|—||Jonathan Gottschall, The Storytelling Animal: How Stories Make Us Human (via adderalldust)|
MARKET STREET & BROAD STREET - NEWARK, NEW JERSEY
[T]oday this two-century-old city presents the picture of a huge industrial beehive built over the staid old seaport and local market center that was once Newark. … The center of it all is the corner of Broad and Market Streets, known for decades as “The Four Corners.” This point has been called the third busiest traffic center in the United States. A traffic control tower stands approximately on the site of the community water pump used in Colonial times when Broad and Market was the village square.
Market Street is the older business thoroughfare. As the shopping center of the city it has kept pace with the growth of the Newark area. It is not so spacious as its rival, Broad Street, but its building line on either side presents a façade of retail shops with variegated window displays, broken by an occasional motion picture theater.
—New Jersey, A Guide To Its Present and Past (WPA, 1939)
* * *
I think that it really clicked when I realized that it was possible for people like me, who didn’t know how to properly “design,” to express themselves through their own style and there were hundreds of ways to achieve this, it shouldn’t be limited. So I take the plunge and I experiment!
Interview with Alix Leroy (translated)
The Department of Teeny-weeny Wonders can’t stop marveling at the impeccably detailed, impossibly tiny miniature food created by Rochester, MN-based artist Kim of fairchildart. From fruit and veggies to mouthwatering main courses, tantalizing sweets, and even a cannibal’s feast, all of Kim’s 1:12 scale food sculptures are handmade using polymer clay, needles, colored chalk pastels, rocks, razor blades and awesome attention to detail.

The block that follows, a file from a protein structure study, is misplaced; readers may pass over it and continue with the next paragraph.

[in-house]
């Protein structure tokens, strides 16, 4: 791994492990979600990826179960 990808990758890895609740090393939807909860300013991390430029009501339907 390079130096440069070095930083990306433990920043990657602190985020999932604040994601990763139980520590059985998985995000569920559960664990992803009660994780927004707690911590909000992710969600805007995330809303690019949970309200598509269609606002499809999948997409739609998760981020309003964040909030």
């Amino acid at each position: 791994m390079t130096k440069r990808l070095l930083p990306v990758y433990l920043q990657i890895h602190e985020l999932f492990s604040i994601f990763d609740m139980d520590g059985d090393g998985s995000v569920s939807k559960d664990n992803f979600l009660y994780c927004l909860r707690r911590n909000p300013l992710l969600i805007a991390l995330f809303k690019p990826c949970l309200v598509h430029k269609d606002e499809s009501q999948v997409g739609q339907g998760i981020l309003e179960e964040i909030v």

"I started out in July of 2008 with a book by Sue Heaser called Making Doll’s House Miniatures with Polymer Clay. It’s a fantastic book with very easy to follow tutorials on everything from miniature potatoes to Tiffany style lamps. I was amazed at how such simple clay techniques could produce incredibly realistic results. From there I started using pictures of real food as a reference and it’s spiraled into an obsession ever since!”
When asked how she manages to make her miniature food look so realistic, Kim says that secret to her success is: “a good dose of artistic masochism and being a stickler for details.”
She also has pieces available for purchase via the fairchildart Etsy shop.
Charts… Now available on Instagram.